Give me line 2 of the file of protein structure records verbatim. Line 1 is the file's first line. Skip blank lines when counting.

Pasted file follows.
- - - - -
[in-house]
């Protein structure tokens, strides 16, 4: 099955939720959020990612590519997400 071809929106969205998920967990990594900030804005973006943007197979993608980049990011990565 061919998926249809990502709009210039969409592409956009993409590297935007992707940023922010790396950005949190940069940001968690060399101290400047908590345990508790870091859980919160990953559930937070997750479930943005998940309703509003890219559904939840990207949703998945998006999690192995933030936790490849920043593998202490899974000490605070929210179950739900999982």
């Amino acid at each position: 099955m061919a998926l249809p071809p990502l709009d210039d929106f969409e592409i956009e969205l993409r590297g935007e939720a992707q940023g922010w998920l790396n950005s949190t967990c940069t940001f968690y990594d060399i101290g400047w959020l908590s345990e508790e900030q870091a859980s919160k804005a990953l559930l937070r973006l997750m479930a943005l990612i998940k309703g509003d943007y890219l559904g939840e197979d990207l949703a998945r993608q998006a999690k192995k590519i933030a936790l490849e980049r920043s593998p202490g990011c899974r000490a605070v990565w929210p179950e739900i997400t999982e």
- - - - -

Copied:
């Protein structure tokens, strides 16, 4: 099955939720959020990612590519997400 071809929106969205998920967990990594900030804005973006943007197979993608980049990011990565 061919998926249809990502709009210039969409592409956009993409590297935007992707940023922010790396950005949190940069940001968690060399101290400047908590345990508790870091859980919160990953559930937070997750479930943005998940309703509003890219559904939840990207949703998945998006999690192995933030936790490849920043593998202490899974000490605070929210179950739900999982």